may be the most convenient means to accomplish this. Events in the rawtag
file having times within any bad time interval in BADTTAB
are flagged in the DQ column of the corrtag
table with data quality = 2048. The exposure time is updated to reflect the sum of the good time intervals. This step applies only to TIME-TAG
This module works differently for FUV TIME-TAG
data. It is not used for NUV data.
For FUV TIME-TAG
data, each photon event includes a 5 bit (0 - 31) Pulse Height Amplitude (PHA). The value of the pulse height is a measure of the charge produced by the microchannel plate stack, and can be used to identify events which are likely due to cosmic rays or detector background. The PHATAB
reference file lists lower and upper pulse height thresholds expected for valid photon events for each detector segment. The PHACORR module compares each event’s pulse height to these thresholds, and if the pulse height is below the Lower Level Threshold (LLT) or above the Upper Level Threshold (ULT), the event is flagged in the DQ column of the corrtag table with a data quality bit of 512. The upper and lower thresholds are also written to the PHALOWRA
) and PHAUPPRA
) keywords in the output data files for segment A (B), while the number of events flagged is written to the NPHA_A
With continuing exposure to photons, pulses from the MCPs have smaller amplitudes, a phenomenon known as “gain sag”. As this occurs, the thresholds in the PHATAB
will be updated to maximize the number of real events counted. Which PHATAB
is used for data collected at a particular time will be handled by the USEAFTER date keyword in the calibration file header.
reference file is an alternative to the PHATAB
, and allows pulse-height limits to be specified on a per-pixel basis rather than a per-segment basis. The PHAFILE has a primary header and four data extensions, consisting of the FUVA PHA lower limits, FUVA PHA upper limits, FUVB PHA lower limits, and FUVB PHA upper limits respectively. The use of a PHAFILE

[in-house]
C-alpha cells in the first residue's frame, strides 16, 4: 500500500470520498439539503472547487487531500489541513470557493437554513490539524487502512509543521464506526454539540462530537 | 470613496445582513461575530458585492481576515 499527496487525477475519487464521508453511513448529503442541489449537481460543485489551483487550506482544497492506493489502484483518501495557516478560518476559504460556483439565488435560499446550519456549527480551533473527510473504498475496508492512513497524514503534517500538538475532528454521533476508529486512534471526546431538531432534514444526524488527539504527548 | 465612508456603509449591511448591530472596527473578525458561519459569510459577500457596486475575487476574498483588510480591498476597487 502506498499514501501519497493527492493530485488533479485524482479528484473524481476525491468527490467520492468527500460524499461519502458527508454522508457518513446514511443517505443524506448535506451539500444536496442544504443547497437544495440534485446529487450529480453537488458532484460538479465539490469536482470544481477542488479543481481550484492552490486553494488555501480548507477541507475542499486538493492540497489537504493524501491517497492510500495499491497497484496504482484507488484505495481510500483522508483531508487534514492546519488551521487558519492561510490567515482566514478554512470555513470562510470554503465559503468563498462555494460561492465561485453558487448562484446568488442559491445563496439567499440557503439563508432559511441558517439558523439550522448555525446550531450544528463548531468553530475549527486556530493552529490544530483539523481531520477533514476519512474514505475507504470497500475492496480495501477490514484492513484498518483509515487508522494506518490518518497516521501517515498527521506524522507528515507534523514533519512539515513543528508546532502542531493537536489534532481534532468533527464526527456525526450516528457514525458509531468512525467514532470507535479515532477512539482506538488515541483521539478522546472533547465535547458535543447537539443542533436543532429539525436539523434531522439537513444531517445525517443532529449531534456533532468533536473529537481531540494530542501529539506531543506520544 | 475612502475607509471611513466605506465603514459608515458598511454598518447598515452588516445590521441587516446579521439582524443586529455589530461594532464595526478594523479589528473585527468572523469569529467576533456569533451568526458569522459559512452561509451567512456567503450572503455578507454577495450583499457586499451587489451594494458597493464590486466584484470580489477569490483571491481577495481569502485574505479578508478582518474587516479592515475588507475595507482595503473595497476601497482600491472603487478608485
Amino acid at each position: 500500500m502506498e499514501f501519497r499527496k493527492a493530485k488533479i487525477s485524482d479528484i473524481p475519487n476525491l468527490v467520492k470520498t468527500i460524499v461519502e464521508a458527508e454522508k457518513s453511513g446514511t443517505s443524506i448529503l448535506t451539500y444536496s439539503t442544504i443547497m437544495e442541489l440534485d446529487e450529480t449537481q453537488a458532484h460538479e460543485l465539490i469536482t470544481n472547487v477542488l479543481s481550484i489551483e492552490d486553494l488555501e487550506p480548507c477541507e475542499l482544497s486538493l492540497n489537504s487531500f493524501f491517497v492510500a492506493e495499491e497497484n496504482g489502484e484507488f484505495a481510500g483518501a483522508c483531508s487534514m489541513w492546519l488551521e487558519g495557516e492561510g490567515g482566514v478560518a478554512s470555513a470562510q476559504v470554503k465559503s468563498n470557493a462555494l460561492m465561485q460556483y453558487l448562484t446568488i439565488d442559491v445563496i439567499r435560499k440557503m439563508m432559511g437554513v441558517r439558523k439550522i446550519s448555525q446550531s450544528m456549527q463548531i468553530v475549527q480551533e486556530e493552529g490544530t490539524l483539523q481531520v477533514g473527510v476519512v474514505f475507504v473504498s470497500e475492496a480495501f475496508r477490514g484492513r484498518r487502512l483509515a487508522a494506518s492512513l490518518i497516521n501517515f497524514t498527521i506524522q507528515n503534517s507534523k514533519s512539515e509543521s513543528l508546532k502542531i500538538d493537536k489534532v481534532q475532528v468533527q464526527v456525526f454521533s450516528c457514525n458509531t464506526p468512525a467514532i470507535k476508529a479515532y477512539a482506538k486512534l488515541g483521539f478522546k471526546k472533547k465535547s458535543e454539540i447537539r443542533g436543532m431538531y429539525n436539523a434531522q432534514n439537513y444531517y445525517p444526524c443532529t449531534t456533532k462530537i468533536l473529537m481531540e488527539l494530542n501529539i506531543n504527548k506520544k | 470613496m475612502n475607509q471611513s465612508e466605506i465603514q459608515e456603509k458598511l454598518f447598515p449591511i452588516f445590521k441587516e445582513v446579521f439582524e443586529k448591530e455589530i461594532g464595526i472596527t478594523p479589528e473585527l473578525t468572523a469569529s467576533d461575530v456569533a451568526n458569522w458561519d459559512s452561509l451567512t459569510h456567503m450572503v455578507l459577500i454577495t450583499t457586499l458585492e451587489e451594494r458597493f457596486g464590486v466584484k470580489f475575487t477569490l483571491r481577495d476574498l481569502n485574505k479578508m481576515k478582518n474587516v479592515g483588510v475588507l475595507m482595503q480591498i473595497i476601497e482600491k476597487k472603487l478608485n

instead of a PHATAB
(if both are specified and PHACORR = ‘PERFORM’
, the PHAFILE
will take precedence) allows a number of adjustments, including (for example) the use of a lower PHA threshold in gain-sagged regions, thus allowing more background events to be filtered out while still continuing to detect photon events in gain-sagged regions. As of August 2012, no PHAFILE
has been produced by the COS team, but in the future one or more such files may be produced for use with FUV TIME-TAG data. Note that the use of a PHAFILE
2.14 or later.
For FUV ACCUM
data, pulse height information is not available for individual events. However, a 7 bit (0 - 127) Pulse Height Distribution (PHD) array, containing a histogram of the number of occurrences of each pulse height value over the entire detector segment, is created onboard for each exposure. PHACORR compares the data in this pha
file to the values in the PHATAB
file. Warnings are issued if the peak of the distribution (modal gain) does not fall between the scaled values of LLT and ULT; or if the average of the distribution (mean gain) does not fall between the MIN_PEAK and MAX_PEAK values in PHATAB
. The PHALOWRA
, or PHALOWRB
keywords are also populated in the output files with the LLT and ULT values from the PHATAB
file for TIME-TAG data.
table contains parameters for the polynomial used to correct Y-walk caused by gain sag. Y-walk causes events on the XDL detector to appear to have originated lower on the detector than their actual location. Currently, the Y-walk correction involves an equation of the form: